“Dave, it’s like you’re going out on a first date,” Jenny, my best friend said. I met Jenny my freshmen year at Syracuse. Together we discovered, surprisingly, many culinary gems in that small city. When I was deciding whom to bring to this special of special occasions, a meal at Chef Thomas Keller’s Per Se. I gave it two minutes of thought. I knew she was the one.
I was fidgety and nervous. She was right. It was a first date. This would be the first time tasting Chef Keller’s food. I first heard of him through Frank Bruni and the Times. Since then I’ve read numerous articles and books about him. I lustfully coveted the gorgeous looking dishes in the ultimate of food pornography, Chef Keller’s “The French Laundry Cookbook.”
We had about 40 minutes to kill as we drank our coffee (actually I had juice as I was high stung as it was,) at the Starbucks across the street from the Time Warner Center. I didn’t want to be late and budgeted ample time in case of contingencies. We window shopped at Hugo Boss, where the sales person commented on how nicely dressed we were. I commented to Jenny on how incongruous it felt to have such as restaurant in a glorified mall. But this “mall” had a serious concentration of critically acclaimed restaurants. I still had butterflies in my tummy as I approached the door and gave the handle a pull. It didn’t budge. I pushed. No dice. The glass “door” beside it slid open and the hostess appeared. I guess this was Chef Keller’s sense of whimsy I’ve read so much about. The blue “door-like” fixture is not a door. I bet the staff laughs whenever some high-rollin’ baller tries to open it. We were the first ones here for the lunch service and were led to the best seat in the house. We were center left, by the window with an unobstructed view of Columbus Circle and Central Park.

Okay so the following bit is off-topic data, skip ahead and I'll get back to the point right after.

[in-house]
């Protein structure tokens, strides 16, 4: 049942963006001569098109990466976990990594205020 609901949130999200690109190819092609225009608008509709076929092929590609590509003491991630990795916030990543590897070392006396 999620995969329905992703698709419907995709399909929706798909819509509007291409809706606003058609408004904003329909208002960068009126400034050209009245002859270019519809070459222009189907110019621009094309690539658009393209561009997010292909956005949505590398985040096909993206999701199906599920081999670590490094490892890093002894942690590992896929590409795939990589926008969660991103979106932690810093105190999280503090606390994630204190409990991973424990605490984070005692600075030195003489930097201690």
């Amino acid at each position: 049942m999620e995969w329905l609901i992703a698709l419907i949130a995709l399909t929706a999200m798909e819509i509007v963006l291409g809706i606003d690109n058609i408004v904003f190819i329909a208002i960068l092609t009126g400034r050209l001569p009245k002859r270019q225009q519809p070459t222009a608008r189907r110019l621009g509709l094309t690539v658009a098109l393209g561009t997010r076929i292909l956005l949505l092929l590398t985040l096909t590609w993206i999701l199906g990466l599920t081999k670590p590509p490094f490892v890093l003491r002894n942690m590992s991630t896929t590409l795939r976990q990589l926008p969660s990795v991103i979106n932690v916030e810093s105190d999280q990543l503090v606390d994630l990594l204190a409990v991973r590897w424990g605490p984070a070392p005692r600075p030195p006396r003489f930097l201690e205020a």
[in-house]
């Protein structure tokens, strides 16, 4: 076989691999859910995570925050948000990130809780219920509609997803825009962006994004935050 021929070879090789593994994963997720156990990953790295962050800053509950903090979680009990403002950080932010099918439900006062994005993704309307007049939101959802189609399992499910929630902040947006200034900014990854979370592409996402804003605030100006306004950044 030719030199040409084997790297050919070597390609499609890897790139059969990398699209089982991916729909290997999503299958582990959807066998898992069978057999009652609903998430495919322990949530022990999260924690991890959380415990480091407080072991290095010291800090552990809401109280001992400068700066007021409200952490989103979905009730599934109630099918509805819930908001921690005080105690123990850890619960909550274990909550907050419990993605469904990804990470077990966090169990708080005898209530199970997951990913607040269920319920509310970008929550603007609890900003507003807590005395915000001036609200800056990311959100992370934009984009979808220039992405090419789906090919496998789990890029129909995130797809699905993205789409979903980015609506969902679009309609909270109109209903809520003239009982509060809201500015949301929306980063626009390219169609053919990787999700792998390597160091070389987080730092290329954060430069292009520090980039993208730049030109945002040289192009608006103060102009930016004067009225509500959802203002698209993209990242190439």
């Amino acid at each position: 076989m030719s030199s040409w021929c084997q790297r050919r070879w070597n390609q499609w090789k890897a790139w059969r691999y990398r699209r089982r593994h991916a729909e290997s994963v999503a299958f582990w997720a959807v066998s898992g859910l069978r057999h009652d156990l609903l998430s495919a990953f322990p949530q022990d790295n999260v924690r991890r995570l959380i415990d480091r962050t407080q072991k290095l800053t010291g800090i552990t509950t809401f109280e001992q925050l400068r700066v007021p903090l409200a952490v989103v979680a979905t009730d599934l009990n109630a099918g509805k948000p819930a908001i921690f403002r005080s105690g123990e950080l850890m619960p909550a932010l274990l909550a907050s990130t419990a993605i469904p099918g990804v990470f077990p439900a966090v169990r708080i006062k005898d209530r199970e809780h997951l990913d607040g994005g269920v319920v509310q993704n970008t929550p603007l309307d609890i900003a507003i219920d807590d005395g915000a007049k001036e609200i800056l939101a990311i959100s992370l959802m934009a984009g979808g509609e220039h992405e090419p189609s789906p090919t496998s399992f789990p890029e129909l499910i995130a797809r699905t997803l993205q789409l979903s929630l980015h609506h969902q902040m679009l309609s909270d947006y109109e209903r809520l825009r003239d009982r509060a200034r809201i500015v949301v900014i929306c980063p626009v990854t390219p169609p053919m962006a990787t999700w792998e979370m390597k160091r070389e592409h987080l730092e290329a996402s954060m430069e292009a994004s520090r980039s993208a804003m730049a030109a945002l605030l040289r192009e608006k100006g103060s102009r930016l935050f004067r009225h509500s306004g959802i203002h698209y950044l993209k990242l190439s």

The view from our table
We settled into our seats, Jenny smiled. She looked absolutely radiant in her white dress, bathed with the natural light that washed over us though the huge window. For the first time that whole day I felt calm. But as I looked over the menu I felt the anxiety spike up again. They didn’t have Chef Keller’s famous butter-poached lobster. This was the dish that I was most looking forward to. Now I was finally at Per Se, and it wasn’t on the menu. I felt like I was going to Mass without receiving communion.
I explained to our Captain, David, that I had read so much about the butter-poached lobster, that I had lingered over the pictures of it in the cookbook and longed to taste it. I asked if it were possible to have it.
He went back to the kitchen to ask if it could be done.
“Yes,” he said.
“Yeessss,” I remarked to myself.
I felt at ease now. I looked at the wine list, which is more accurately, a book. Within were bottles that were routinely priced over $2000! Wow! “Still will be fine,” I said. Jenny had sparkling. I wondered how much we were going to be raped for the water. (When I looked over the bill later at home I was pleasantly surprised that they did not bill us for any of our drinks. I don’t know if they forgot, gave us a freebie or if it was included in the prix fixe.)